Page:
I have here an article from the Winnipeg Free Press of July 29, 1968 in which it is said that the congestion in U.S. airports is costing the government some $50 million a year. I suggest that if this government took the initiative and instituted an efficient transportation program, then possibly we could save a considerable amount of money in the future in so far as airports alone are concerned. We know that the government must give consideration to the establishment of a more efficient transportation system in our nation, and this must include an efficient rail system from coast to coast. We know the C.N.R. has taken the initiative in so far as passenger traffic on rail lines is concerned, and I suggest it is high time the government gave consideration to the establishment of a committee which would look into the over all structure of rail traffic. I have heard very recently that the C.P.R. is considering taking off eight cars from its transcontinental train, the Canadian. I suggest that those who have tried to obtain space on either C.N.R. or C.P.R. passenger trains are aware of the difficulties which are encountered.
I believe it is time an over-all program was instituted which would take these factors into consideration. I will not bring forth all the problems that are besetting our constituency at this time, but I would like to respectfully suggest to this government that there are areas in our economy that need immediate attention. I have mentioned just a few of these, and although I have not referred to the plight of old age pensioners and those on fixed incomes I expect a government which believes in a just society to have legislation in force in the very near future which would bring relief to these citizens. I ask this government to be realistic in its financial policies and not to favour one segment of our society to the detriment of the other. People must be given equal opportunities, otherwise, they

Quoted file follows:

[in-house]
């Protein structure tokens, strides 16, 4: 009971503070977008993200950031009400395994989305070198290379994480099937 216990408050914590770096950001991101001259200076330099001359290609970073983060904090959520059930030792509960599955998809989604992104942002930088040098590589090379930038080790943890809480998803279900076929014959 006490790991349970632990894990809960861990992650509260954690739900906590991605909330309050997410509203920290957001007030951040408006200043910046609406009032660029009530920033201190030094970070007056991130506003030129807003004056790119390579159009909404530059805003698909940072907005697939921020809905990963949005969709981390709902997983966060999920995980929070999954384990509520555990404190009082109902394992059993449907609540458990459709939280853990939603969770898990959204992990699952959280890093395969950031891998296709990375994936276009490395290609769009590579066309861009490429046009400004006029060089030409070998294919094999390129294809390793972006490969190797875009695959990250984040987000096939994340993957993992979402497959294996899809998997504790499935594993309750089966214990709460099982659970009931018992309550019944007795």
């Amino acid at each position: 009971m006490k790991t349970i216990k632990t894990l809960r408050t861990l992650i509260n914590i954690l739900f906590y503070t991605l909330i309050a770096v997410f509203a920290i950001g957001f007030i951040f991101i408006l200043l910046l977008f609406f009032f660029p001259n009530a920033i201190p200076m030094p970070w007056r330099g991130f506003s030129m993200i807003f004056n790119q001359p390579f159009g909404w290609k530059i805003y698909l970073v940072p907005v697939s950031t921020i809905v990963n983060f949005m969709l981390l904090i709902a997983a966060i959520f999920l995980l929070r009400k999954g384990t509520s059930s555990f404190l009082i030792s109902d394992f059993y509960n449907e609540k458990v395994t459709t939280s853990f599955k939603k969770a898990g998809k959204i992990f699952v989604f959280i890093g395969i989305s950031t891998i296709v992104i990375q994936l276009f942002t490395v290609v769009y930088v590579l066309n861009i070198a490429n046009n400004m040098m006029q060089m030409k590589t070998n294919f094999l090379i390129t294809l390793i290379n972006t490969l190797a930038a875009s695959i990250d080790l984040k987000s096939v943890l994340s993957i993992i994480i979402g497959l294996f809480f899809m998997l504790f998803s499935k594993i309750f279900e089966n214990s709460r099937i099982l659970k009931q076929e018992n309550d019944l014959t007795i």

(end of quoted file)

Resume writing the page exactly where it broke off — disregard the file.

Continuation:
September 27, 1968
will find it difficult to say "I am proud to be a Canadian".
I say that any deficit incurred by the introduction of a national medicare plan is, in my opinion, well justified. It is only through such a plan that all citizens can receive equal treatment. In my opinion, any member of this house who speaks against a shared cost medicare program must be considered "suspect" and acting on behalf of private insurance companies. I, personally, commend the government for holding its position with regard to the national medicare plan. The people of Saskatchewan know what medicare means and they are not prepared to return to the days where the law of the jungle prevailed. Then, those who had money received treatment and those who were in financial difficulties found themselves treated as second class citizens. The previous speaker mentioned the Saskatchewan medicare program when he was condemning the government for over expenditure. I do not take issue with over expenditure but I do take issue with the protest against an increase in cost in relation to the medicare program in Saskatchewan. Saskatchewan knew that the cost of medicare would mean an increase of approximately 5 per cent per year. The medicare insurance commission's annual report, which has just come out, shows that this estimate was correct. I can assure this house that the people of Saskatchewan realize that medicare is a program which they want. They showed it by voting in six new members of the New Democratic party.
I could dwell at length on the individual items in this interim supply motion, but nothing would be accomplished. My only purpose in bringing these items to the attention of the house is to indicate a few of the areas which need close attention and which need a greater infusion of government spending if conditions are to be improved in this country of ours.
[DOT] (4.00 p.m.)
Topic: INTERIM SUPPLY